To develop the MFSPSSMpred model, three window sizes were necessary: (i) the outside sliding-window size which ultimately determined the dimensions of feature vectors; (ii) the masking-window size which was used to calculate the average conservation scores in a local region; and (iii) the inside smoothing-window size which was used to strengthen locally conserved features. To make a fair comparison among the different predictors, we chose the same outside-sliding window size of '25’ with the research MoRFpred [4]. The masking-window size was also assigned to '25’, since it has the similar meaning with the outside sliding-window size, both of which indicated the flanking length that would be considered to affect a central residue. Here, because the average scores calculated from different lengths greater than 10 residues were highly similar, we found that variations in masking-window size had limited influence on the results (Results of MFSPSSMpred with different masking-window sizes are shown in Additional file 6: Figure S3). Next, MFSPSSMpred models with different smoothing-window sizes were tested by 5-cross-validation using the grid search approach [19]. The cross-validation accuracies according to different smoothing-window sizes are shown in Figure 6. The predictor performance stabilized with the smoothing-window sizes greater than 9. Therefore, we chose the relatively best size 13 as the inside smoothing-window size for our model.

Additional file 6: Figure S3. ROC plots of MFSPSSMpred tested with different masking-window sizes (from 3 to 19).

Format: TIF Size: 31KB Download fileOpen Data

thumbnailFigure 6. Cross-validation accuracy of MFSPSSMpred with different smoothing-window sizes. W indicates the length of windows, i.e., W3 means 3-residue long.

Effectiveness of the feature extracting methods

Effectiveness at the individual protein level

To confirm the effectiveness of our feature extracting method in distinguishing MoRF residues from non_MoRF residues and to determine how this might benefit the predication, we selected the yeast elongin C complex with a von Hippel-Lindau peptide [PDB: 1HV2] as an example. Yeast elongin C is a signaling protein, which is highly intrinsically disordered and has a MoRF located at the region of residues 100–212 of its B chain.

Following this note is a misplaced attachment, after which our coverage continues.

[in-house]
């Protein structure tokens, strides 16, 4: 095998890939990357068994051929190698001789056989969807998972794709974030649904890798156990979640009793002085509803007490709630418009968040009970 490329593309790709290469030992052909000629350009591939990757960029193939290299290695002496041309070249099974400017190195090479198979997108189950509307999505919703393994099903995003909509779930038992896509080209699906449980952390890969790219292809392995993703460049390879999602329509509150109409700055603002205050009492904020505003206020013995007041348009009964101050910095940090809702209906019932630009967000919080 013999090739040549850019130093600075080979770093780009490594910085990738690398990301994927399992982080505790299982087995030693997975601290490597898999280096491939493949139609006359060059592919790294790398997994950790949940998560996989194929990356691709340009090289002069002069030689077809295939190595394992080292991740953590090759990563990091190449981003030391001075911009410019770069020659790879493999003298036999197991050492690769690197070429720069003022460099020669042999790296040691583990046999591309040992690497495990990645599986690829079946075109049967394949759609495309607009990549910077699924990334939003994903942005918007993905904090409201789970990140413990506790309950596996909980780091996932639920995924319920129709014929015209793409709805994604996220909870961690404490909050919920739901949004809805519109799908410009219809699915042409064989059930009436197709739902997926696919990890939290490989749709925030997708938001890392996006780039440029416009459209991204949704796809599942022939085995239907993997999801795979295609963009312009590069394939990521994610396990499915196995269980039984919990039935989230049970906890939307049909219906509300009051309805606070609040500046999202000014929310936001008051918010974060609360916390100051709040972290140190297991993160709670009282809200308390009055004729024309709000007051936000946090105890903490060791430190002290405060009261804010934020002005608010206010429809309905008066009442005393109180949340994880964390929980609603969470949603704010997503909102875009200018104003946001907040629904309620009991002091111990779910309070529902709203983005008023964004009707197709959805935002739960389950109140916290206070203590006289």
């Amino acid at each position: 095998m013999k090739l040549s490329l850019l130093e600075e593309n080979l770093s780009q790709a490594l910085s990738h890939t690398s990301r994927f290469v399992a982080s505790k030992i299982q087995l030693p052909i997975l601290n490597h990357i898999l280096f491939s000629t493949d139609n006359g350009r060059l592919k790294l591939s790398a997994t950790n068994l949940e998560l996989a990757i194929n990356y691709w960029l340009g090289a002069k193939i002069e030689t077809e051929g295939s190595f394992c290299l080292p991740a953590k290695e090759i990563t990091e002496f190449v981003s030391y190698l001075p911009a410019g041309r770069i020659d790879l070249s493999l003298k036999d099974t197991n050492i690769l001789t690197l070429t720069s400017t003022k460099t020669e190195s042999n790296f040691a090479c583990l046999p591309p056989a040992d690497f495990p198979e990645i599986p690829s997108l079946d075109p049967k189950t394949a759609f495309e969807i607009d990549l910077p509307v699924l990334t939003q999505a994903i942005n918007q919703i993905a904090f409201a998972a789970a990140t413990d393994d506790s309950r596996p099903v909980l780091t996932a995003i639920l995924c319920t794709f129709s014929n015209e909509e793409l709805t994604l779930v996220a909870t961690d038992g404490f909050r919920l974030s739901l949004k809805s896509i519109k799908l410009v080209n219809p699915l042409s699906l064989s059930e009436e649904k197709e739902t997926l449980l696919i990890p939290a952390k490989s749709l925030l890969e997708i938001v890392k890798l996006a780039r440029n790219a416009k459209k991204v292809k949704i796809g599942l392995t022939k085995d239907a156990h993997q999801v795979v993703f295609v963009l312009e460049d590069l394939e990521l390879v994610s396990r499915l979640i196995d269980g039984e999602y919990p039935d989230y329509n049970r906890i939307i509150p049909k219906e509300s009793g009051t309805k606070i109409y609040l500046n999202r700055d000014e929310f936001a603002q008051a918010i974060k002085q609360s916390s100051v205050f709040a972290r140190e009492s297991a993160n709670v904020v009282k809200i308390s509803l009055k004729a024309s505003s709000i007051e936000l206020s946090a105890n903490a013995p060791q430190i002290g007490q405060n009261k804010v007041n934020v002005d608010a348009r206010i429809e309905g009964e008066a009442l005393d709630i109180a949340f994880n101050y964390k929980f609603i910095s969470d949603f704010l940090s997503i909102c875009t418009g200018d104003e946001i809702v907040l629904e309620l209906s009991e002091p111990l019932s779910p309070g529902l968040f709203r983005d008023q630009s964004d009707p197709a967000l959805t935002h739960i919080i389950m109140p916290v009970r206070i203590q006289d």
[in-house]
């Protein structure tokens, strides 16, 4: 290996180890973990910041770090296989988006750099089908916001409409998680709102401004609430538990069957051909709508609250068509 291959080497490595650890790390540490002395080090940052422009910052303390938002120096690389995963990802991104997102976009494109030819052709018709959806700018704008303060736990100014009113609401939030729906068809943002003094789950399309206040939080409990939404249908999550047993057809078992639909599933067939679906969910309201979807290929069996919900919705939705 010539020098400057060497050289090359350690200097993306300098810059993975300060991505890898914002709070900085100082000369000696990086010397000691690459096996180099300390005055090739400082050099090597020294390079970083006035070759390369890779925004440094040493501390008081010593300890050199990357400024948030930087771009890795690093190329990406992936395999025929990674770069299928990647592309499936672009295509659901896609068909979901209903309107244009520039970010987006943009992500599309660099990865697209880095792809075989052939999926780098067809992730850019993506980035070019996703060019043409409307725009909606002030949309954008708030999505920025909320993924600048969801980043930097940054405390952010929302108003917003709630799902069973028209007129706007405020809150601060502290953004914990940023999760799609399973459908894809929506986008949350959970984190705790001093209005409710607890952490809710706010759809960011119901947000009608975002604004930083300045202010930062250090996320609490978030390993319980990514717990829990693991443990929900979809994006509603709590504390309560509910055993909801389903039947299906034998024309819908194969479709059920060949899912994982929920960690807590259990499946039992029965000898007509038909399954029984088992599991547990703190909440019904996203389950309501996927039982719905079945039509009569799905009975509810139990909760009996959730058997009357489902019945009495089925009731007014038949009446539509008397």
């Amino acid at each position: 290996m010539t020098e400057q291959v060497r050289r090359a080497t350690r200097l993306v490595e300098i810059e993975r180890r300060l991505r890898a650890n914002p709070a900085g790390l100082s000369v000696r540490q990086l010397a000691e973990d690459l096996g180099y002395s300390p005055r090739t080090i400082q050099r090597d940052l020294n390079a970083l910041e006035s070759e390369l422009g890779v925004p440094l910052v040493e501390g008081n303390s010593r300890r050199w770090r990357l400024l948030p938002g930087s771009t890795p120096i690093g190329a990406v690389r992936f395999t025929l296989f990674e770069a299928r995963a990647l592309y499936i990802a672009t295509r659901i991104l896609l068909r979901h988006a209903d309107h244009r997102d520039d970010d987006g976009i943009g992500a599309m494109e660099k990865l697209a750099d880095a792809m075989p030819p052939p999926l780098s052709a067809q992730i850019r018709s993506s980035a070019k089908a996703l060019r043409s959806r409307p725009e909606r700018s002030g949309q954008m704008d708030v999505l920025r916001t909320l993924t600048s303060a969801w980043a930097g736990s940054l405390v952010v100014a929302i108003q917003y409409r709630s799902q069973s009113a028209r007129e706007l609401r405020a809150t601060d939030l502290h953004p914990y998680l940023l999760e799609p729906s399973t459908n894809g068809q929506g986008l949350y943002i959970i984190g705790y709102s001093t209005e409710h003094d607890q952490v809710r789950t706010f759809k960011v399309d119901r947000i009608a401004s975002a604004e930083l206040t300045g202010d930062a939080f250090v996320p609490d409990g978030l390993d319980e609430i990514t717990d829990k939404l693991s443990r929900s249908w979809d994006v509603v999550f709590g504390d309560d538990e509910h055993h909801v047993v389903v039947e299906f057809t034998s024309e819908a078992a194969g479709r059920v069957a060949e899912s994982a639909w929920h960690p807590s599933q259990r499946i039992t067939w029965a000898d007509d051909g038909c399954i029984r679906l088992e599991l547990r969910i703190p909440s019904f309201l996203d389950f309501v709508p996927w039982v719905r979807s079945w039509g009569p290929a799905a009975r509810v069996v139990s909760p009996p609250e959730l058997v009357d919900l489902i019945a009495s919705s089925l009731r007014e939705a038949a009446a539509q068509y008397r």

We extracted a column of position-specific scores randomly from the standard PSSM (there are a total of 20 columns, corresponding to the 20 standard amino acids). Then, the distribution of the scores in the standard PSSM, masked PSSM, and smoothed PSSM, was counted (Figure 7), in the standard PSSM, the distribution of scores between the MoRF and non_MoRF showed no distinct difference. The MoRFs regions included both highly conserved residues and highly variable residues, which is consistent with the property of MoRFs. i.e., to maintain a certain function, MoRFs must be highly conserved. On the other hand, MoRFs must be highly variable because of their intrinsically disordered nature. In the masked PSSM, scores below the average have been filtered out, thereby discarding the noise data (low conservative scores), that are undesirable for prediction. In the smoothed PSSM, scores of residues that are surrounded by highly conserved residues have been enhanced after smoothing, and scores of residues that are surrounded by poorly conserved residues have been weakened. Since MoRFs are usually composed of intensively conserved residues, they are easy to appear as highly conserved peaks compared with the non_MoRF regions. The results demonstrate that, after masking and smoothing the PSSM, the position-specific scores in MoRF regions become significantly higher than those in the non_MoRF regions. Here, we have shown the results for just one column of scores in the PSSM, similar results were obtained for the scores in the other 19 columns of the PSSM (data not shown).